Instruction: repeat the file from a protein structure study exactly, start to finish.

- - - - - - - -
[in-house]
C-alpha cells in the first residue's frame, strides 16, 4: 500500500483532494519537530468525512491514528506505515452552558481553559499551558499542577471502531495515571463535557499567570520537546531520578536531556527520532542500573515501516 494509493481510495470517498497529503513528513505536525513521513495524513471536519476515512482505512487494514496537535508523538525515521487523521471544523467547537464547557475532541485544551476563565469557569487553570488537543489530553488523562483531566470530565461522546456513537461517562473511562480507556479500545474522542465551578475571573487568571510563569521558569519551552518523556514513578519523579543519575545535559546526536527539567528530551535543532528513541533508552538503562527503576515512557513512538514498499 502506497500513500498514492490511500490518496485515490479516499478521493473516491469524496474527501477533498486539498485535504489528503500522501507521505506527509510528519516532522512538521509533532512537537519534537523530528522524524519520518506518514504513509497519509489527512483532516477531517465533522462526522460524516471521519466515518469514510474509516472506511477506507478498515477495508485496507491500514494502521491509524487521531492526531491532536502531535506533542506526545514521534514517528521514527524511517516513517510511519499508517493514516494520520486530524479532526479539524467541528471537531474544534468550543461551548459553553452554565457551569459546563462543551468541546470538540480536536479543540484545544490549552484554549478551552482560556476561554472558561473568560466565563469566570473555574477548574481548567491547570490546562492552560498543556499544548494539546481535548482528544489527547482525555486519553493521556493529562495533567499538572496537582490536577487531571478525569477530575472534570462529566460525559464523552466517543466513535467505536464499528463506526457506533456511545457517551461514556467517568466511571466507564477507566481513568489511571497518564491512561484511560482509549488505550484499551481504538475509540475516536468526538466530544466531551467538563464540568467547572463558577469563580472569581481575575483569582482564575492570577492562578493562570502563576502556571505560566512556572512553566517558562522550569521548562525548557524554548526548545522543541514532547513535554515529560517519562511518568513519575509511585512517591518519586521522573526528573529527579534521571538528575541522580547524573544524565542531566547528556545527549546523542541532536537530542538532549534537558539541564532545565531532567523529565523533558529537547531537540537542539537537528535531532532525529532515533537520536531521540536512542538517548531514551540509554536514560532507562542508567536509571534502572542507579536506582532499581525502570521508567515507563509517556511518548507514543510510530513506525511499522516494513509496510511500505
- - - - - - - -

[in-house]
C-alpha cells in the first residue's frame, strides 16, 4: 500500500483532494519537530468525512491514528506505515452552558481553559499551558499542577471502531495515571463535557499567570520537546531520578536531556527520532542500573515501516 494509493481510495470517498497529503513528513505536525513521513495524513471536519476515512482505512487494514496537535508523538525515521487523521471544523467547537464547557475532541485544551476563565469557569487553570488537543489530553488523562483531566470530565461522546456513537461517562473511562480507556479500545474522542465551578475571573487568571510563569521558569519551552518523556514513578519523579543519575545535559546526536527539567528530551535543532528513541533508552538503562527503576515512557513512538514498499 502506497500513500498514492490511500490518496485515490479516499478521493473516491469524496474527501477533498486539498485535504489528503500522501507521505506527509510528519516532522512538521509533532512537537519534537523530528522524524519520518506518514504513509497519509489527512483532516477531517465533522462526522460524516471521519466515518469514510474509516472506511477506507478498515477495508485496507491500514494502521491509524487521531492526531491532536502531535506533542506526545514521534514517528521514527524511517516513517510511519499508517493514516494520520486530524479532526479539524467541528471537531474544534468550543461551548459553553452554565457551569459546563462543551468541546470538540480536536479543540484545544490549552484554549478551552482560556476561554472558561473568560466565563469566570473555574477548574481548567491547570490546562492552560498543556499544548494539546481535548482528544489527547482525555486519553493521556493529562495533567499538572496537582490536577487531571478525569477530575472534570462529566460525559464523552466517543466513535467505536464499528463506526457506533456511545457517551461514556467517568466511571466507564477507566481513568489511571497518564491512561484511560482509549488505550484499551481504538475509540475516536468526538466530544466531551467538563464540568467547572463558577469563580472569581481575575483569582482564575492570577492562578493562570502563576502556571505560566512556572512553566517558562522550569521548562525548557524554548526548545522543541514532547513535554515529560517519562511518568513519575509511585512517591518519586521522573526528573529527579534521571538528575541522580547524573544524565542531566547528556545527549546523542541532536537530542538532549534537558539541564532545565531532567523529565523533558529537547531537540537542539537537528535531532532525529532515533537520536531521540536512542538517548531514551540509554536514560532507562542508567536509571534502572542507579536506582532499581525502570521508567515507563509517556511518548507514543510510530513506525511499522516494513509496510511500505